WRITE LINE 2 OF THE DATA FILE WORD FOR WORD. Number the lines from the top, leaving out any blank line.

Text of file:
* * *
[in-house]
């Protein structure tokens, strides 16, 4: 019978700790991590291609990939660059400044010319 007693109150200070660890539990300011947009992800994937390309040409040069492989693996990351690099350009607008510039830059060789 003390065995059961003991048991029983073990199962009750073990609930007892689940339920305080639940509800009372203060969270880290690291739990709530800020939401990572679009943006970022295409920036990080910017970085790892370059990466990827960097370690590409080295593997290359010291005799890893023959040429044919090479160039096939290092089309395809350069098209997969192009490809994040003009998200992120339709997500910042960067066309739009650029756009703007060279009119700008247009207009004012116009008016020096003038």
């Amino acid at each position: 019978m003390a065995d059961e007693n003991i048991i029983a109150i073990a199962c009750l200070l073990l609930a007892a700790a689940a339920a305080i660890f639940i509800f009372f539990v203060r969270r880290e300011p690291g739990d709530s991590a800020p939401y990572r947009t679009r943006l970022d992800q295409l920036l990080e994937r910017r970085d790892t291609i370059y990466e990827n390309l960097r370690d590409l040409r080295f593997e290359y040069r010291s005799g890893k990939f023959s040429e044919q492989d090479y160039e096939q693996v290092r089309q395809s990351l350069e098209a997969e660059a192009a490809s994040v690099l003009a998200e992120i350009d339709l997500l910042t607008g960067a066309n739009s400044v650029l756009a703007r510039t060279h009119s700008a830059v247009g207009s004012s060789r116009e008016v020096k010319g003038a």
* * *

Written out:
């Protein structure tokens, strides 16, 4: 019978700790991590291609990939660059400044010319 007693109150200070660890539990300011947009992800994937390309040409040069492989693996990351690099350009607008510039830059060789 003390065995059961003991048991029983073990199962009750073990609930007892689940339920305080639940509800009372203060969270880290690291739990709530800020939401990572679009943006970022295409920036990080910017970085790892370059990466990827960097370690590409080295593997290359010291005799890893023959040429044919090479160039096939290092089309395809350069098209997969192009490809994040003009998200992120339709997500910042960067066309739009650029756009703007060279009119700008247009207009004012116009008016020096003038």